War in Ukraine increases pressure for US oil; the industry faces obstacles
Billings, Mont. – In the northern Montana oil fields, industry veteran Mac McDermott watched crude prices soar from $75 a barrel in January to over $120 as Russia continued its war in Ukraine and then back again when coronavirus concerns in China raised the specter of a global slowdown.
McDermott said his family business would increase drilling slightly if oil prices stabilize. But for the next few months, he waits on the sidelines and struggles to recruit enough workers to oversee about 100 oil wells operated by the company. That includes some unused sinks during the pandemic that he’s been trying to bring online since last year.
President Joe Biden’s decision to ban Russian oil imports following his invasion of Ukraine has been met with Republican demands to increase US production to cope with high gasoline prices. The White House also called for more drilling and cited war as it reversed Biden’s campaign pledge to limit drilling on public lands due to climate change.
Continued: Events of the Russian invasion of Ukraine on Friday, March 18, 2022
Yet the political rhetoric about rapidly increasing crude production in the United States is at odds with the reality of the industry: there are not enough workers to grow quickly, little money to invest. in drilling and fear that today’s high prices will last, according to industry representatives, analysts and state officials.
“It would be great to produce more domestically,” McDermott said. “(But) it’s so volatile. … We haven’t had access to capital for years. If we drilled, the money would have to come from existing production. It’s a risky business. »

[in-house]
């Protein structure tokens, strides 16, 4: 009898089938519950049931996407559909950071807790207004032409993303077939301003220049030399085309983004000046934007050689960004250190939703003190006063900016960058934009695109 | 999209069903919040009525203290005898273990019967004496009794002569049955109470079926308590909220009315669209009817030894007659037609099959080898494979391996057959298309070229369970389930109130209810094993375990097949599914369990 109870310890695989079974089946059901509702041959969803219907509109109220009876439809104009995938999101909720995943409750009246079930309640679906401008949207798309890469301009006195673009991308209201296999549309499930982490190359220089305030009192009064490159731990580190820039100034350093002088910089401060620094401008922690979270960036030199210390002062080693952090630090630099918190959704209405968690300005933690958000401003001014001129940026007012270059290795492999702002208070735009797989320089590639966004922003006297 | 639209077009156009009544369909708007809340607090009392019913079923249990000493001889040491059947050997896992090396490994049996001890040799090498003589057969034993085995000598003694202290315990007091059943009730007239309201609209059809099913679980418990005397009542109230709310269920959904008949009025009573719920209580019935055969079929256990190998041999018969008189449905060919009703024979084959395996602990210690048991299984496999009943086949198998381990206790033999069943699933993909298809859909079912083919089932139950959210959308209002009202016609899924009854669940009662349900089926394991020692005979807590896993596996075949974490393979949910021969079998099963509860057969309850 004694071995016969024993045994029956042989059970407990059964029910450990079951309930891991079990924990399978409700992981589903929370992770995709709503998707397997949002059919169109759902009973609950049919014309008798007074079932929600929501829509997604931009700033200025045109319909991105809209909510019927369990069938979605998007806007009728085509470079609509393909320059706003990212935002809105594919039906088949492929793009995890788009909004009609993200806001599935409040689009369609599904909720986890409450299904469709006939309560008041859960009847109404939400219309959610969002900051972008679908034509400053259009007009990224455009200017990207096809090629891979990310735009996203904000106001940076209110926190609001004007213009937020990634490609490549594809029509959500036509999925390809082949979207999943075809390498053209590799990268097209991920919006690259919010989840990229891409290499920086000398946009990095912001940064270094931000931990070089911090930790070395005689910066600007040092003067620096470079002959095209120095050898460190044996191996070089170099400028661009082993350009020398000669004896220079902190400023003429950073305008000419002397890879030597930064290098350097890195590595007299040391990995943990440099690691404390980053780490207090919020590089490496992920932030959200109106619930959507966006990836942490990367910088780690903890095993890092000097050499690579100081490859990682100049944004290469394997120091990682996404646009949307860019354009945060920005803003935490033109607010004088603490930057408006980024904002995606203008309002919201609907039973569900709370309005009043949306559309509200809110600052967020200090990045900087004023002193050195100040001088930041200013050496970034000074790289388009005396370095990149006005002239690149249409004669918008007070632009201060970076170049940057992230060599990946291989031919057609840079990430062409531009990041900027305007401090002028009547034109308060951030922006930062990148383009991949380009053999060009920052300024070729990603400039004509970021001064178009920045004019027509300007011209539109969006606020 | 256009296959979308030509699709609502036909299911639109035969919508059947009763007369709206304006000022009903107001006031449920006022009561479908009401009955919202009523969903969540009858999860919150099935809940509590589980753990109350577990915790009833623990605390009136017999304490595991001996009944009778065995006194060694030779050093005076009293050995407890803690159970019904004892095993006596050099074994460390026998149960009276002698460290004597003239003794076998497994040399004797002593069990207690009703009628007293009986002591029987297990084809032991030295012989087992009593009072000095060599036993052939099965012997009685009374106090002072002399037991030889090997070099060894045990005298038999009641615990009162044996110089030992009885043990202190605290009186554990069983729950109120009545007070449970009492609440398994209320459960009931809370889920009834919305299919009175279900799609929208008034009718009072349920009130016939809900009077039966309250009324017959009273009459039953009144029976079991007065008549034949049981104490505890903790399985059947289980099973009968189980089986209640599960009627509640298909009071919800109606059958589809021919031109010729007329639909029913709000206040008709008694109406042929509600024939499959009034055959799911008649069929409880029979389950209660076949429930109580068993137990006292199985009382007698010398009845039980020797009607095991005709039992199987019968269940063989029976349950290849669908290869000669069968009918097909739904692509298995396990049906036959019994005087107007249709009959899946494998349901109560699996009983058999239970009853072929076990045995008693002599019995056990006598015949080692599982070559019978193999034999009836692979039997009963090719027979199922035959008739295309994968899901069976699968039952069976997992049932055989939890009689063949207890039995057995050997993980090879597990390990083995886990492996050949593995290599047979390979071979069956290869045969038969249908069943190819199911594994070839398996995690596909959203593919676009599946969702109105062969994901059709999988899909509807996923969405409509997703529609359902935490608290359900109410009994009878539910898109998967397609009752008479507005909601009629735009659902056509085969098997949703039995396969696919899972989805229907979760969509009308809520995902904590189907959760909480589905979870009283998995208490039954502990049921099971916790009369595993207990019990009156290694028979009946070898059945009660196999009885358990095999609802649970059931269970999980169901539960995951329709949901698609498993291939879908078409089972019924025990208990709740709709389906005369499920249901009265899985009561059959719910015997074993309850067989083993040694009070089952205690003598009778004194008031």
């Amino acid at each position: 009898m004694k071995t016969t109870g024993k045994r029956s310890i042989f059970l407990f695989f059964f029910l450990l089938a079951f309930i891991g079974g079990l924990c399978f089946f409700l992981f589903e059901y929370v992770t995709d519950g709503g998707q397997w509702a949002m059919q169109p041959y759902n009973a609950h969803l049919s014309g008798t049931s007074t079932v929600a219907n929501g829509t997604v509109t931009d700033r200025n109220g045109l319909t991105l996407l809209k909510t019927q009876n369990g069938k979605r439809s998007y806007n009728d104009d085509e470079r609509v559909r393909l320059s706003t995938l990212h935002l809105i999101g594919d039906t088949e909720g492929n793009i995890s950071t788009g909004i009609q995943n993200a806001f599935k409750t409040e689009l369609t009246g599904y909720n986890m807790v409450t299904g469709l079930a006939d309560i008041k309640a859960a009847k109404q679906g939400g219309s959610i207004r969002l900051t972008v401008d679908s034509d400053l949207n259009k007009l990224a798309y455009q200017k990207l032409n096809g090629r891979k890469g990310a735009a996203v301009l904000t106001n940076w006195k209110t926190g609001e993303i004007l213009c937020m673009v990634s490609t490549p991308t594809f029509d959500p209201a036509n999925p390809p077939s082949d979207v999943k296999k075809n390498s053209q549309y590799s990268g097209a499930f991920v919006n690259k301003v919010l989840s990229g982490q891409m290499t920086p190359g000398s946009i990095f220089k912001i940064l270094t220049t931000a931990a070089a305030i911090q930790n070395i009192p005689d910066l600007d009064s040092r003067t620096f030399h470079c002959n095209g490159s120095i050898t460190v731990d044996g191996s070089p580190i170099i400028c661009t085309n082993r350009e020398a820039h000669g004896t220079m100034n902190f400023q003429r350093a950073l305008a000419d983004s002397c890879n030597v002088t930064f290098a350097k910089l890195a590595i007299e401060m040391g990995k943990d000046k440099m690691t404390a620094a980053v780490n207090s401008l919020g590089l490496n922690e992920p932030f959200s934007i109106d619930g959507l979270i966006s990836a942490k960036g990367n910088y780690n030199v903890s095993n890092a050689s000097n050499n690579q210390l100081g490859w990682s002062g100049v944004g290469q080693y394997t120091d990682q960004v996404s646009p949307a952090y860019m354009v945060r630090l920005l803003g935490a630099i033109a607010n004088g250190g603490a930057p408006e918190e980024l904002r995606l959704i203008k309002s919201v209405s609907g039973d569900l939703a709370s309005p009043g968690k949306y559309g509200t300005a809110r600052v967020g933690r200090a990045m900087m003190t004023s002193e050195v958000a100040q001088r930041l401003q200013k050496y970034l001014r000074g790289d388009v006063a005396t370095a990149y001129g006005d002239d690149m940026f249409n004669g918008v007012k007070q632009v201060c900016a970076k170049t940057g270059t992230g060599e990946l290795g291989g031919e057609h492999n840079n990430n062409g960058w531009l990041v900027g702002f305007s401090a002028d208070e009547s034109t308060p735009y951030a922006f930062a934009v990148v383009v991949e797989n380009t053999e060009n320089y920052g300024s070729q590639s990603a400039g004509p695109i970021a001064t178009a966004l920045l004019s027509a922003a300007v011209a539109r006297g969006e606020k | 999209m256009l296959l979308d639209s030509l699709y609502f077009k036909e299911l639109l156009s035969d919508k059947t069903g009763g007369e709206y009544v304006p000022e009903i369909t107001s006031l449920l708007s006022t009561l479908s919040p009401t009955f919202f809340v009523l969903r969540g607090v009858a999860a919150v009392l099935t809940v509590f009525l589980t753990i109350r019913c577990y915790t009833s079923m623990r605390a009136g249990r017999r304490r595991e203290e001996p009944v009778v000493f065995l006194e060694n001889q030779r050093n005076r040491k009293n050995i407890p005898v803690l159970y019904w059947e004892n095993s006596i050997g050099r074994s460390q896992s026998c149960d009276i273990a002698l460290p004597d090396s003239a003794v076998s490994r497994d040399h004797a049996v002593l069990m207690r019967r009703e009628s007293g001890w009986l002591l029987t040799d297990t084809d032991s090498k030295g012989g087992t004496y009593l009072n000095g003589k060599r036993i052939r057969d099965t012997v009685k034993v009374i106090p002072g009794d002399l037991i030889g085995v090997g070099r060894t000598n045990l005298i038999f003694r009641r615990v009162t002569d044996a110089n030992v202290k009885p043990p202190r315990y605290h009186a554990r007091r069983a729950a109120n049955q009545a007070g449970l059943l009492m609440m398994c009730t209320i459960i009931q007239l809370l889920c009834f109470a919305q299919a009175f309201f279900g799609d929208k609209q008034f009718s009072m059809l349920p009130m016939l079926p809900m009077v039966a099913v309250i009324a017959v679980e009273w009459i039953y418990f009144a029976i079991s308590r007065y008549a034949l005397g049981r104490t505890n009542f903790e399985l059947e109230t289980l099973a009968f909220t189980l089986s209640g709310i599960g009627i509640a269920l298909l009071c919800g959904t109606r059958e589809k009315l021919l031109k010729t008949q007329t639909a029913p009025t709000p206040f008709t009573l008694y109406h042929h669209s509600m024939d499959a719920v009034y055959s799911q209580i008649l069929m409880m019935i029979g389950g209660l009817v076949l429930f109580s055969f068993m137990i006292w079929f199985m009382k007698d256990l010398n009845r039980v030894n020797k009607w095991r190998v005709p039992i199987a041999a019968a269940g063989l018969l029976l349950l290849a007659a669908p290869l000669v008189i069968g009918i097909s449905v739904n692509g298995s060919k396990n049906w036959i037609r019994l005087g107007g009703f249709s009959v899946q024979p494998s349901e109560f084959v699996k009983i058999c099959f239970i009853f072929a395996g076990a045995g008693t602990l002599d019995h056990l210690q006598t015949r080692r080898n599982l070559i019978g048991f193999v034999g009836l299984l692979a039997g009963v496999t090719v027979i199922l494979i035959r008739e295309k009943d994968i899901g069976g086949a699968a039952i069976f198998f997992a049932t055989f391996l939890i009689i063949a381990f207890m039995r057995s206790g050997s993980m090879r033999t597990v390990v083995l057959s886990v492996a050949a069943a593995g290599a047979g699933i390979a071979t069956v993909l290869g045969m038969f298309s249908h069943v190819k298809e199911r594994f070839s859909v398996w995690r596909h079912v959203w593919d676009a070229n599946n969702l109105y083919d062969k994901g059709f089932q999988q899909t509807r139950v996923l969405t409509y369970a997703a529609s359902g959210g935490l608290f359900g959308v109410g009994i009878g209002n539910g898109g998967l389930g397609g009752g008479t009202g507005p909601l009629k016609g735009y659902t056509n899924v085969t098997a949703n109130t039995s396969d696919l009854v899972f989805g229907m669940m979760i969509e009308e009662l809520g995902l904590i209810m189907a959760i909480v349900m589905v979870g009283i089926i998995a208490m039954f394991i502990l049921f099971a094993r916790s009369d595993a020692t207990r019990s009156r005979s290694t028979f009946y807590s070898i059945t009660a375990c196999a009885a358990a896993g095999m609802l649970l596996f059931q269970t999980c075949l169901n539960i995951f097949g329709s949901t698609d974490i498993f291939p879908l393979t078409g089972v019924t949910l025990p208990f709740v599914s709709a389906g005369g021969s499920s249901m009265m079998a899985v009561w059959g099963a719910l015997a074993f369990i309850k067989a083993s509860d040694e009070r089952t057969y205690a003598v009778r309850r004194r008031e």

Republicans in energy states skirted logistical constraints in the industry to blame Democrats and Biden for slow US oil growth. Texas Sen. Ted Cruz and Montana Sen. Steve Daines have called for U.S. energy to be “unleashed” and for more public lands to be opened up for drilling. Daines accused Democrats of using Russia’s oil ban to cover up an alleged plan to “ban all oil”.
The United States does not import much Russian oil, and the Biden administration has effectively halted new lease sales of oil or natural gas from federal lands and waters. But he has approved nearly 4,000 new drilling permits on federal lands and companies have thousands more in stock. White House spokeswoman Jen Psaki said companies should use those permits to “get more supply from the ground.”
Federal energy reserves account for about a quarter of US oil, with the rest coming from private, tribal and state lands.
Overall, pumping rates slowly increased during Biden’s first year as the industry emerged from the pandemic, when oil futures prices briefly dipped below $0 a barrel.
The hurdles to more U.S. oil are surmountable, analysts say, but they will take months to overcome and it could be late this year or early next year before a significant increase in production materializes.
“It will be a slower ramp-up for fields like ours,” McDermott said. “Everyone in the industry would say if we have a consistent price you know what you’re getting for an extended period of time and it’s easy to make trading decisions.”